Education–One Size Does Not Fit AllEducation — By Online Editor on September 12, 2016 at 2:43 PM
We’ve all seen the clothing that says “one size fits all” and some times that label is correct. However, when it comes to K12 education who knows what best education model/curriculum fits a child? This would seem to be a no-brainer. The parents who are closest to the child and know that child best likely know what’s best for the child. Surely, parents know better than the government!
Here is an article written by Erin McCarthy-Keeler, who received an outstanding academic foundation at a private Waldorf school in Anchorage before going to Service High School.
by: Erin McCarthy-Keeler
In the wide array of private education that exists in our country, from religious schools to Montessori, Waldorf schools are an often overlooked, yet valuable and unique option for students. Waldorf education is based on using imagination in learning, and striving to integrate holistically the intellectual, practical, and artistic development of pupils. Qualitative assessments are used rather than testing and individual teachers and schools have a great deal of freedom when determining methodology, curriculum content, and school policies.
Until I attended high school, I had a vastly different educational experience than most of my fellow students. With no computers, no text books, and no grades (yeah!), my small Waldorf school was a quite unusual institution in our city filled with public schools. We didn’t spend time taking tests or memorizing facts. We didn’t even have textbooks to take notes from, but instead we created our own books filled with essays and illustrations. We learned through hands-on experiences that had a more meaningful impact to me. In fifth grade for example, we spent months immersed in the Greek culture, doing everything from writing odes about the Greek gods to learning to throw a javelin. While this may seem like an inefficient form of teaching, it is lessons like those that are still with me today. Even years later in high school, when learning about Greek history, it was the stories and experiences from fifth grade that came to mind, not the notes I had taken.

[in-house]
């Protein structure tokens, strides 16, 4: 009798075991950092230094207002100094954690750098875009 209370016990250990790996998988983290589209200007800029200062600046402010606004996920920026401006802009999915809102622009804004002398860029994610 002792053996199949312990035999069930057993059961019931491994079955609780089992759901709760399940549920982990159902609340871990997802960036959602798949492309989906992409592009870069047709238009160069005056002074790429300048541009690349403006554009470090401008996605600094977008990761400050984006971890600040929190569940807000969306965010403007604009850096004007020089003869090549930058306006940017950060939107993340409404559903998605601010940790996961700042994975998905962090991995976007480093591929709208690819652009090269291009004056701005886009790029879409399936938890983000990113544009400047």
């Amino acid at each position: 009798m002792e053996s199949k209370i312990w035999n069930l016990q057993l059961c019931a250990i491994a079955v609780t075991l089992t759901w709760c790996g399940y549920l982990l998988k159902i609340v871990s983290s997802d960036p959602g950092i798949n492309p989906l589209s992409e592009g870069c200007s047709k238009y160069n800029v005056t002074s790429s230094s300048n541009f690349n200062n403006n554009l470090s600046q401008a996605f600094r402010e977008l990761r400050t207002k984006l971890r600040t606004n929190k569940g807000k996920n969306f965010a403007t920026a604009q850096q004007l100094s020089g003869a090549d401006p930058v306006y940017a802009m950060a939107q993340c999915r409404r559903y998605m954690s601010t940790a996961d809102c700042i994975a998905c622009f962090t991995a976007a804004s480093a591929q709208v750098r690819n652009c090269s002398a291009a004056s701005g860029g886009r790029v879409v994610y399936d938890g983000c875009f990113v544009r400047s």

While I sometimes envied my friends who had attended public schools with their computers and straightforward lessons, my Waldorf education was a crucial part of my childhood and was vital in shaping my love of learning. I believe my academic success in high school and college is due to the fact that I attended a school with an educational style and model that worked for me and my family. The methods used in the Waldorf model were aligned very closely with my parents’ beliefs and life philosophies. They strongly believed in the importance of music, art, and freedom to play outdoors. They also believed that rigorous standardized testing was a poor method of evaluation and that learning should be driven by curiosity and intrinsic motivation. It was those beliefs that led them to enroll me at the Waldorf school, even though it would require them to pay tuition when they could have sent me to a public school at no additional cost. I was lucky enough to grow up in a family with the means to do so. However, for many of my peers it was a struggle to attend a private school. Several of my classmates received financial aid, which also placed a financial burden on the small school.
Several years ago, a public charter school opened in Anchorage that was based on Waldorf methods and curriculum. However, because it was not truly a private school they still were required to adhere to testing and curriculum standards set up by the school district. After the establishment of this school, many students from my school chose to transfer solely for financial reasons. While both schools provide excellent educations, and while the charter school may be the best option for some students for other reasons, it is a shame that some parents were forced to compromise their choice of their children’s schools based on financial issues.
The Waldorf School movement has been a strong advocate for cultural and educational freedom and was initially intended as a step towards education free from government control. It built my educational foundation and provided invaluable experiences. I am incredibly grateful that I was afforded the opportunity to attend a private school, however many students are not given this option and do not truly have the freedom to choose the school that is best of them. Good education is the foundation to a successful society, and especially in this day and age, with so much diversity in educational styles, it is crucial that families have the freedom to choose the best schools for their children.
Erin McCarthy-Keeler graduated from Service High School Summa Cum Laude with a GPA of 4.14. She was an AP scholar with distinction and a National Honor scholar. She is currently a sophomore at Dartmouth College majoring in Government. We wish her the best of luck and know she will be a future leader in whatever strikes her fancy.